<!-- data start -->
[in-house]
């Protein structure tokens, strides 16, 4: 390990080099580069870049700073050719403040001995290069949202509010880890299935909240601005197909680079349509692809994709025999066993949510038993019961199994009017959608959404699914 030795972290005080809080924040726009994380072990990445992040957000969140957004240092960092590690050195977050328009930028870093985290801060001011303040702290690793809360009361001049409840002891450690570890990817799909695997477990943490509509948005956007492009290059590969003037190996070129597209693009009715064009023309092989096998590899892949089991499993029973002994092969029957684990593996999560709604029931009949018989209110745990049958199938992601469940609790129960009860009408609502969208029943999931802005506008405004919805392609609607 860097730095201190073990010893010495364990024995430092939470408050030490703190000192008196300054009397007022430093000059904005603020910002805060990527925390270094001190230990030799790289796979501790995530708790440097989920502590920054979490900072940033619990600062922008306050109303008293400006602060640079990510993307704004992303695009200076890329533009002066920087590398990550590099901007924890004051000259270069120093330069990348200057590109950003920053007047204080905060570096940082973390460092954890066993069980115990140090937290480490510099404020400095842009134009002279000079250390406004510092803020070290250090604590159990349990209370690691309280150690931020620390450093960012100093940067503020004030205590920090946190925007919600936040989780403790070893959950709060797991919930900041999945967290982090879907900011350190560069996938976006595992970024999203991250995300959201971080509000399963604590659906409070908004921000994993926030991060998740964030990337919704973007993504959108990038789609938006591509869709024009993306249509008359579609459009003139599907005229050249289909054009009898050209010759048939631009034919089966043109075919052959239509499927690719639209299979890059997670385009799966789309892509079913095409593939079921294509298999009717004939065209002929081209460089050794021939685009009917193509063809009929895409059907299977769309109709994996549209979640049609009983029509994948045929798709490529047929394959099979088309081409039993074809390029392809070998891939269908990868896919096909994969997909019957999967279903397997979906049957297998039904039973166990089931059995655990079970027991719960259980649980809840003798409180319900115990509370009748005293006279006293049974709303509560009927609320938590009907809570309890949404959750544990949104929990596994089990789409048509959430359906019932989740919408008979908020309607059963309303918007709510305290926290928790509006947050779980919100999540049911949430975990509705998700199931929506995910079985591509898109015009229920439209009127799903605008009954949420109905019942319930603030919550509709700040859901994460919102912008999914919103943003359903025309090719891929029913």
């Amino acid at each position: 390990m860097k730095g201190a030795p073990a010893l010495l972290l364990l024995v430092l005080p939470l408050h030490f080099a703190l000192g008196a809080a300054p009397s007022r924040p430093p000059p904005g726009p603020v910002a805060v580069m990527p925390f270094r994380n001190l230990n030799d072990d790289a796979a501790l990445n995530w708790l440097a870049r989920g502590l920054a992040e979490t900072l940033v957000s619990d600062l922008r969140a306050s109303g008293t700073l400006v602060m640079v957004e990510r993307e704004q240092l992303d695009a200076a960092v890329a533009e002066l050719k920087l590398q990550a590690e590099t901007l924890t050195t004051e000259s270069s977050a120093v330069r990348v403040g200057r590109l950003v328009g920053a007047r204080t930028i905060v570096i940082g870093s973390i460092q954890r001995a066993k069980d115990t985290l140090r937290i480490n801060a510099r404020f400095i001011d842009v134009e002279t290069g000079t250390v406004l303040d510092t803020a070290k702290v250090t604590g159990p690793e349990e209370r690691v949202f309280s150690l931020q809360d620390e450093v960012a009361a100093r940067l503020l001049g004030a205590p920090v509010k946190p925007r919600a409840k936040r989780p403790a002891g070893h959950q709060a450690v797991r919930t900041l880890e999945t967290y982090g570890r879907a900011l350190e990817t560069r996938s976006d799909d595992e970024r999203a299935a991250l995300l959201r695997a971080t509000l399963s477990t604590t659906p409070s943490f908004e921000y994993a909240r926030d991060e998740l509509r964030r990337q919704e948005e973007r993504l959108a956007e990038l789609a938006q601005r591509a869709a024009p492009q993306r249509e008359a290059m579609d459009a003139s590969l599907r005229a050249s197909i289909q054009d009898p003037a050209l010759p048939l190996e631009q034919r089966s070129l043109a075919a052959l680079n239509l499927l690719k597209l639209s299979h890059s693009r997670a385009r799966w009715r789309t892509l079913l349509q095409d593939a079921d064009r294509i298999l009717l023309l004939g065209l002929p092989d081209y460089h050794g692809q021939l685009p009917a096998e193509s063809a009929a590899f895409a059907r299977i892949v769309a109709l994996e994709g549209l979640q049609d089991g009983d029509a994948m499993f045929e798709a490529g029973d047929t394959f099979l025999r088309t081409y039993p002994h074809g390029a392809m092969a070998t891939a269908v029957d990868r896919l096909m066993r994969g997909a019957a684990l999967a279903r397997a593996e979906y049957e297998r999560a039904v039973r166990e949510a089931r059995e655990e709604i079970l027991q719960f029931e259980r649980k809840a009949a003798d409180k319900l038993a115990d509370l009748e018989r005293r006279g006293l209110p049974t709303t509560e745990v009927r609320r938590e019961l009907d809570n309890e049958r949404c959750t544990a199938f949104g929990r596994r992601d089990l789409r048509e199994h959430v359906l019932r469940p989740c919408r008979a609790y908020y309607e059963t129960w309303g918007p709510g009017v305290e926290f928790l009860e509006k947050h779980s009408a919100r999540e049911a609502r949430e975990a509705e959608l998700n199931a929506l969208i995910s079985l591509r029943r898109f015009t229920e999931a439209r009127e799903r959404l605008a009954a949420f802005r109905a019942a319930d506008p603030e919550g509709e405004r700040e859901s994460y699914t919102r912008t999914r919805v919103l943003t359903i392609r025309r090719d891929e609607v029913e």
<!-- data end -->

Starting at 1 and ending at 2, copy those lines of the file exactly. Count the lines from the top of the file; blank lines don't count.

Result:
[in-house]
């Protein structure tokens, strides 16, 4: 390990080099580069870049700073050719403040001995290069949202509010880890299935909240601005197909680079349509692809994709025999066993949510038993019961199994009017959608959404699914 030795972290005080809080924040726009994380072990990445992040957000969140957004240092960092590690050195977050328009930028870093985290801060001011303040702290690793809360009361001049409840002891450690570890990817799909695997477990943490509509948005956007492009290059590969003037190996070129597209693009009715064009023309092989096998590899892949089991499993029973002994092969029957684990593996999560709604029931009949018989209110745990049958199938992601469940609790129960009860009408609502969208029943999931802005506008405004919805392609609607 860097730095201190073990010893010495364990024995430092939470408050030490703190000192008196300054009397007022430093000059904005603020910002805060990527925390270094001190230990030799790289796979501790995530708790440097989920502590920054979490900072940033619990600062922008306050109303008293400006602060640079990510993307704004992303695009200076890329533009002066920087590398990550590099901007924890004051000259270069120093330069990348200057590109950003920053007047204080905060570096940082973390460092954890066993069980115990140090937290480490510099404020400095842009134009002279000079250390406004510092803020070290250090604590159990349990209370690691309280150690931020620390450093960012100093940067503020004030205590920090946190925007919600936040989780403790070893959950709060797991919930900041999945967290982090879907900011350190560069996938976006595992970024999203991250995300959201971080509000399963604590659906409070908004921000994993926030991060998740964030990337919704973007993504959108990038789609938006591509869709024009993306249509008359579609459009003139599907005229050249289909054009009898050209010759048939631009034919089966043109075919052959239509499927690719639209299979890059997670385009799966789309892509079913095409593939079921294509298999009717004939065209002929081209460089050794021939685009009917193509063809009929895409059907299977769309109709994996549209979640049609009983029509994948045929798709490529047929394959099979088309081409039993074809390029392809070998891939269908990868896919096909994969997909019957999967279903397997979906049957297998039904039973166990089931059995655990079970027991719960259980649980809840003798409180319900115990509370009748005293006279006293049974709303509560009927609320938590009907809570309890949404959750544990949104929990596994089990789409048509959430359906019932989740919408008979908020309607059963309303918007709510305290926290928790509006947050779980919100999540049911949430975990509705998700199931929506995910079985591509898109015009229920439209009127799903605008009954949420109905019942319930603030919550509709700040859901994460919102912008999914919103943003359903025309090719891929029913």